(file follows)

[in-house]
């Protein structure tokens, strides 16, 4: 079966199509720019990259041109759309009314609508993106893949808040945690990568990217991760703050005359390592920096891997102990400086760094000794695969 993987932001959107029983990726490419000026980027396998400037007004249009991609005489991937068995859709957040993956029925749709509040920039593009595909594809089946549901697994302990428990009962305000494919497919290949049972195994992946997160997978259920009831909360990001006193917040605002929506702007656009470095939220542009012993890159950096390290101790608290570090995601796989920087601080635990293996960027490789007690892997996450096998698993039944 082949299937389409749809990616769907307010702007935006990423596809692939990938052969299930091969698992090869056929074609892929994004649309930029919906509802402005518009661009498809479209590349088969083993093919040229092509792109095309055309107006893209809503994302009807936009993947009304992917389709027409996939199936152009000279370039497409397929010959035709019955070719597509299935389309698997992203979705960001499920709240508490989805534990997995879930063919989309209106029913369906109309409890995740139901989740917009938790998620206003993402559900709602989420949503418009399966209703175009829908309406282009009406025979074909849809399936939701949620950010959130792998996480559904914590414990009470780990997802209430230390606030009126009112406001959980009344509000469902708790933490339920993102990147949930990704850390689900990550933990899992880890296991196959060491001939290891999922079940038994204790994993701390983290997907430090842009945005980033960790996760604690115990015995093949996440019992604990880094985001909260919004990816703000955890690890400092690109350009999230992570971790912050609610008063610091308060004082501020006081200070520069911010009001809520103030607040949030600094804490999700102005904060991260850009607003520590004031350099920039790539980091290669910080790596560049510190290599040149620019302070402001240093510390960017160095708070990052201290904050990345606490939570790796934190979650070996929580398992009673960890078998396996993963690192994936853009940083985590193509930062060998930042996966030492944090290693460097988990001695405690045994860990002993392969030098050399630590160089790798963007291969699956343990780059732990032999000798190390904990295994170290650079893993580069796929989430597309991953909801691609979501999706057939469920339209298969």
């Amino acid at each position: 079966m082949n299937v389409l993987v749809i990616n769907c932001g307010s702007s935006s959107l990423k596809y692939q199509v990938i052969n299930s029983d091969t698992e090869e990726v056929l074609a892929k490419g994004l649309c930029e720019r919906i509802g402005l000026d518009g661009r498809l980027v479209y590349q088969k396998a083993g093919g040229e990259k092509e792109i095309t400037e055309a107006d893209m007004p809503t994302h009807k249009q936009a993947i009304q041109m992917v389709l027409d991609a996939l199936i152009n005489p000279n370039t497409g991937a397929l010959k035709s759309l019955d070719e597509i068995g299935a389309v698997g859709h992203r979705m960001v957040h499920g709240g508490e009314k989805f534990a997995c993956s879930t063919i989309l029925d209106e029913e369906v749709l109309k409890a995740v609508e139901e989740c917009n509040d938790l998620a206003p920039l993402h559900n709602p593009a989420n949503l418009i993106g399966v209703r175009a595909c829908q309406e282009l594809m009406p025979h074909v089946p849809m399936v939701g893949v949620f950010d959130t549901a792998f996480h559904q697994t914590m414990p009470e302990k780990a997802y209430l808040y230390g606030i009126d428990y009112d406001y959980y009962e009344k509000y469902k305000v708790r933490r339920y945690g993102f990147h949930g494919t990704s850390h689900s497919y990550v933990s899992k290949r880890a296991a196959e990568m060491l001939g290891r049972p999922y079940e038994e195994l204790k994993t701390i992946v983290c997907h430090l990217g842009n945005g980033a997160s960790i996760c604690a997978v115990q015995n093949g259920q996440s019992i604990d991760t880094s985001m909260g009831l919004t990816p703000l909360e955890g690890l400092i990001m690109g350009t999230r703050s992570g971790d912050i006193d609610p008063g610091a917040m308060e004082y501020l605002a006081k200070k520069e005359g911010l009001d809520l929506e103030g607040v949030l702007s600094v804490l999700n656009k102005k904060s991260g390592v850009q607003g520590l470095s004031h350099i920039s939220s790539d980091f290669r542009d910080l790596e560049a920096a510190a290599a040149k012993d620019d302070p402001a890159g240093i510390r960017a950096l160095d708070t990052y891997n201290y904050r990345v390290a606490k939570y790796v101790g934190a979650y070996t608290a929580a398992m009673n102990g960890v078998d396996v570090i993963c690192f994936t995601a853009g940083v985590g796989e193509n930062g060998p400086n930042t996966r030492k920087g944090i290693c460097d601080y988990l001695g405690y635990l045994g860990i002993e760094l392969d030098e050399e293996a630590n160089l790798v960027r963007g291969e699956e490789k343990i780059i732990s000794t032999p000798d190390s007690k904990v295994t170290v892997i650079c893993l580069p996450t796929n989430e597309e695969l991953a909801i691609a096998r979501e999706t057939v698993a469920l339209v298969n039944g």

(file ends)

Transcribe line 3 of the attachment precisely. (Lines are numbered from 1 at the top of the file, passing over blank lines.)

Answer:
């Amino acid at each position: 079966m082949n299937v389409l993987v749809i990616n769907c932001g307010s702007s935006s959107l990423k596809y692939q199509v990938i052969n299930s029983d091969t698992e090869e990726v056929l074609a892929k490419g994004l649309c930029e720019r919906i509802g402005l000026d518009g661009r498809l980027v479209y590349q088969k396998a083993g093919g040229e990259k092509e792109i095309t400037e055309a107006d893209m007004p809503t994302h009807k249009q936009a993947i009304q041109m992917v389709l027409d991609a996939l199936i152009n005489p000279n370039t497409g991937a397929l010959k035709s759309l019955d070719e597509i068995g299935a389309v698997g859709h992203r979705m960001v957040h499920g709240g508490e009314k989805f534990a997995c993956s879930t063919i989309l029925d209106e029913e369906v749709l109309k409890a995740v609508e139901e989740c917009n509040d938790l998620a206003p920039l993402h559900n709602p593009a989420n949503l418009i993106g399966v209703r175009a595909c829908q309406e282009l594809m009406p025979h074909v089946p849809m399936v939701g893949v949620f950010d959130t549901a792998f996480h559904q697994t914590m414990p009470e302990k780990a997802y209430l808040y230390g606030i009126d428990y009112d406001y959980y009962e009344k509000y469902k305000v708790r933490r339920y945690g993102f990147h949930g494919t990704s850390h689900s497919y990550v933990s899992k290949r880890a296991a196959e990568m060491l001939g290891r049972p999922y079940e038994e195994l204790k994993t701390i992946v983290c997907h430090l990217g842009n945005g980033a997160s960790i996760c604690a997978v115990q015995n093949g259920q996440s019992i604990d991760t880094s985001m909260g009831l919004t990816p703000l909360e955890g690890l400092i990001m690109g350009t999230r703050s992570g971790d912050i006193d609610p008063g610091a917040m308060e004082y501020l605002a006081k200070k520069e005359g911010l009001d809520l929506e103030g607040v949030l702007s600094v804490l999700n656009k102005k904060s991260g390592v850009q607003g520590l470095s004031h350099i920039s939220s790539d980091f290669r542009d910080l790596e560049a920096a510190a290599a040149k012993d620019d302070p402001a890159g240093i510390r960017a950096l160095d708070t990052y891997n201290y904050r990345v390290a606490k939570y790796v101790g934190a979650y070996t608290a929580a398992m009673n102990g960890v078998d396996v570090i993963c690192f994936t995601a853009g940083v985590g796989e193509n930062g060998p400086n930042t996966r030492k920087g944090i290693c460097d601080y988990l001695g405690y635990l045994g860990i002993e760094l392969d030098e050399e293996a630590n160089l790798v960027r963007g291969e699956e490789k343990i780059i732990s000794t032999p000798d190390s007690k904990v295994t170290v892997i650079c893993l580069p996450t796929n989430e597309e695969l991953a909801i691609a096998r979501e999706t057939v698993a469920l339209v298969n039944g």